NASA InSight Lander Creates First-Ever Subterranean Map of Mars

Scientists working with the InSight mission analyzed seismic data from the Elysian Planitia, the second largest volcanic region on Mars. Researchers discovered traces of an ancient crater hidden between two layers of solidified lava. This allowed scientists to create the first-ever subterranean map of a region of the Red Planet.


Scientists created the first-ever map of the Martian subsurface

InSight

To date, the InSight station has already worked on Mars for more than 1,000 Sols (Martian days), although the initial service life of the apparatus was estimated at 709 Sols. The main scientific instrument of the station is the SEIS seismograph, which recorded more than a thousand seismic events over 2.5 years of operation. This helped researchers understand the approximate structure of Mars, estimate the size and composition of its core, as well as the thickness of the crust.

Artist's impression of NASA's InSight lander. Credit: NASA/JPL-Caltech
Artist’s impression of NASA’s InSight lander. Credit: NASA/JPL-Caltech

A new research method

For the new study, planetary scientists chose a different approach. In the past, the data related to Marsquakes was insufficient to compile a detailed geological map of the region. This time, researchers took advantage of the full capabilities of the seismometer. Perhaps you didn’t know but it also records fluctuations caused by the interaction between Martian winds and surface irregularities.

This is a method that is typically being used on Earth to characterize areas with increased risks of earthquakes. The difference is that there are no oceans on Mars and scientists had the difficult task to base their conclusions on winds only. After all, this interaction helped create a detailed map of the subsurface structures in this Martian region.

Scientists found an unexpected subsurface layer under Mars’ surface

Scientists analyzed the new set of data that allowed them to look at up to 200 meters below the surface of the Red Planet. As a result, they discovered a previously unknown ancient layer, positioned between two layers of lava.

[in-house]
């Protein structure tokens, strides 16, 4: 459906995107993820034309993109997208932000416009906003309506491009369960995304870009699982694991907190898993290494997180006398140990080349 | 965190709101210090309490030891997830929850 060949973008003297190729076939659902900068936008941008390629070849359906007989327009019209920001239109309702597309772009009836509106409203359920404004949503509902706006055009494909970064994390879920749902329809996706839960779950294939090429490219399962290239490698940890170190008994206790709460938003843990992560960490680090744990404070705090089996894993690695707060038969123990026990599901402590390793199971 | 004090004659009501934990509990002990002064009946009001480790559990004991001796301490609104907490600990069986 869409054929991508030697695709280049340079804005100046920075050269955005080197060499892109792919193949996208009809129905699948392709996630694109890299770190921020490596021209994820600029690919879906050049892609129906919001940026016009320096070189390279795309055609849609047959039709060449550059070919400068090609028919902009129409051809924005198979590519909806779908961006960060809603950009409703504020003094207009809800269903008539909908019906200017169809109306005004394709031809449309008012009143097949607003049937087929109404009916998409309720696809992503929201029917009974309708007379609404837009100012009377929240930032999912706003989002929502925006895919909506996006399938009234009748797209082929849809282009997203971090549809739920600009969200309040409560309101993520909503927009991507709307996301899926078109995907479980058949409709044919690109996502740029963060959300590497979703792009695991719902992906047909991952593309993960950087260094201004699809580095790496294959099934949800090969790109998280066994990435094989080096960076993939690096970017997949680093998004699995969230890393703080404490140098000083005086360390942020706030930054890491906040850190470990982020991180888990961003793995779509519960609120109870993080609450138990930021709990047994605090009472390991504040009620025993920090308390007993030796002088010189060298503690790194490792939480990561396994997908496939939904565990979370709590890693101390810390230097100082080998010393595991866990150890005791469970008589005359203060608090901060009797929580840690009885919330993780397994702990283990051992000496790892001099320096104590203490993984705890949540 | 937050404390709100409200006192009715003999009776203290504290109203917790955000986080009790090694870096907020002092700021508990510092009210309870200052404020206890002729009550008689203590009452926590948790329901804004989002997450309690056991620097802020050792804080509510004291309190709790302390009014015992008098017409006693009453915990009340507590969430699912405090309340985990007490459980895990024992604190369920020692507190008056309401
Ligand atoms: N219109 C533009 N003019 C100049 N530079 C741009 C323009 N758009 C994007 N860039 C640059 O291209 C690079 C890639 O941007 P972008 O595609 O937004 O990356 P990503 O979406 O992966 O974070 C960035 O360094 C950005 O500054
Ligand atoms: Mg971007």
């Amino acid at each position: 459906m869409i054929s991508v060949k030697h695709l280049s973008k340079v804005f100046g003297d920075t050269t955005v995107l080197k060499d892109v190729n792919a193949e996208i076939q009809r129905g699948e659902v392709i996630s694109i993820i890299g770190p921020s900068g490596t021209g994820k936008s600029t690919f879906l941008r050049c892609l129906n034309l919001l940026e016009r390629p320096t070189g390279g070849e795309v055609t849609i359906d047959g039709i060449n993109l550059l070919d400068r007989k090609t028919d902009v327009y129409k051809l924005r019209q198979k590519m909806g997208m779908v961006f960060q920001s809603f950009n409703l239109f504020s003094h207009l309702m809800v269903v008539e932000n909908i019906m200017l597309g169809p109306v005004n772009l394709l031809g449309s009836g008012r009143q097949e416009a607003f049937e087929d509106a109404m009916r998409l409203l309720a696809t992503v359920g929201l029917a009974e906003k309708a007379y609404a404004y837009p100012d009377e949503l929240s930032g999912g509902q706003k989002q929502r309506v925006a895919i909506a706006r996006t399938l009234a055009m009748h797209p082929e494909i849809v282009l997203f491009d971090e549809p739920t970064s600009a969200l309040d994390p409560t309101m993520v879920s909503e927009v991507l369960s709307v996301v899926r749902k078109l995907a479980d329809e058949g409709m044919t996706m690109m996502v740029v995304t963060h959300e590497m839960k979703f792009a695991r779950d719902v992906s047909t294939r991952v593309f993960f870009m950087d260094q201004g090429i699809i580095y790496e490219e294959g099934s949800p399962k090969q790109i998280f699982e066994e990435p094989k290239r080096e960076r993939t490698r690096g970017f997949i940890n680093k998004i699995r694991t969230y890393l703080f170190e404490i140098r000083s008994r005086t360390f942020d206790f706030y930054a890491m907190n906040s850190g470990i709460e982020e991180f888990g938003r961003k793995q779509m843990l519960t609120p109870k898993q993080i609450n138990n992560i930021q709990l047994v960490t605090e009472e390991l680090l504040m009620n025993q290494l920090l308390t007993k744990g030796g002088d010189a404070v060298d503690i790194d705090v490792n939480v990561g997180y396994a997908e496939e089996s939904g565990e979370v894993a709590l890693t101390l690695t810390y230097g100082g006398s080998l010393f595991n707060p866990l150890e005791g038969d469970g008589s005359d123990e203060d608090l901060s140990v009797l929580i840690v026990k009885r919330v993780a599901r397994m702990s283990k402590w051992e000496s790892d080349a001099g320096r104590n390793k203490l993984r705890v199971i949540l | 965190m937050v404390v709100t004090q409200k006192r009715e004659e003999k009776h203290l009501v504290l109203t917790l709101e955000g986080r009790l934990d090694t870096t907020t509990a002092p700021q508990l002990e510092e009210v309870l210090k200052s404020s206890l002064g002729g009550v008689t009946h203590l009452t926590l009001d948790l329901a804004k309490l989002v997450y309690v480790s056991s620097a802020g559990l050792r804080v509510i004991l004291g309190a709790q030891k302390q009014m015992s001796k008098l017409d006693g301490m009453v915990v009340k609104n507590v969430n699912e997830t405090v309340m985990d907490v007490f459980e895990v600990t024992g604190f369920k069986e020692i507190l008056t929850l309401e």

According to researchers, this layer starts at about 30 meters below the surface and its thickness varies. Curiously, the characteristics of the material were found to differ significantly from the solid basalts below and above it.

This is an important milestone for researchers as they now have a better idea about the evolution of the Red Planet. Scientists have even given us the approximate age for each of the three layers.

Artist's impression of the subsurface layers of Mars below the InSight lander. Credit: ETH Zurich / Géraldine Zenhäusern
Artist’s impression of the subsurface layers of Mars below the InSight lander. Credit: ETH Zurich / Géraldine Zenhäusern

Origins of Mars’ subsurface layers

After comparing the two lava layers above and below the unexpected sediment with old geological data, they believe that the younger layer formed about 1.7 billion years ago. In turn, the bottom layer has been dated to approximately 3.6 billion years ago. As for the loose sedimentary layer in between, researchers believe that it was formed between 1.7-2 billion years ago.

In the future, researchers intend to improve this technique in order to get a glimpse even deeper below the surface of Mars. Their goal is to create a subterranean map of at least a few kilometers of the Red Planet’s crust.


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Sources:

Hobiger, M., Hallo, M., Schmelzbach, C., Stähler, S. C., Fäh, D., Giardini, D., Golombek, M., Clinton, J., Dahmen, N., Zenhäusern, G., Knapmeyer-Endrun, B., Carrasco, S., Charalambous, C., Hurst, K., Kedar, S., & Banerdt, W. B. (2021, November 23). The shallow structure of Mars at the insight landing site from inversion of ambient vibrations. Nature News.
O’Neill, M. (2021, November 26). NASA’s Mars Insight Lander uses wind-induced vibrations to reveal the red planet’s subsurface layers. SciTechDaily.
Pultarova, T. (2021, November 23). NASA Mars lander makes 1st ever map of Red Planet Underground by listening to Winds. Space.com.
Rabie, P. (2021, November 23). Nasa finds ancient lava flows deep below Mars’ surface. Inverse.
University of Cologne. (2021, November 23). Analysis of Mars’s wind-induced vibrations sheds light on the planet’s subsurface properties.

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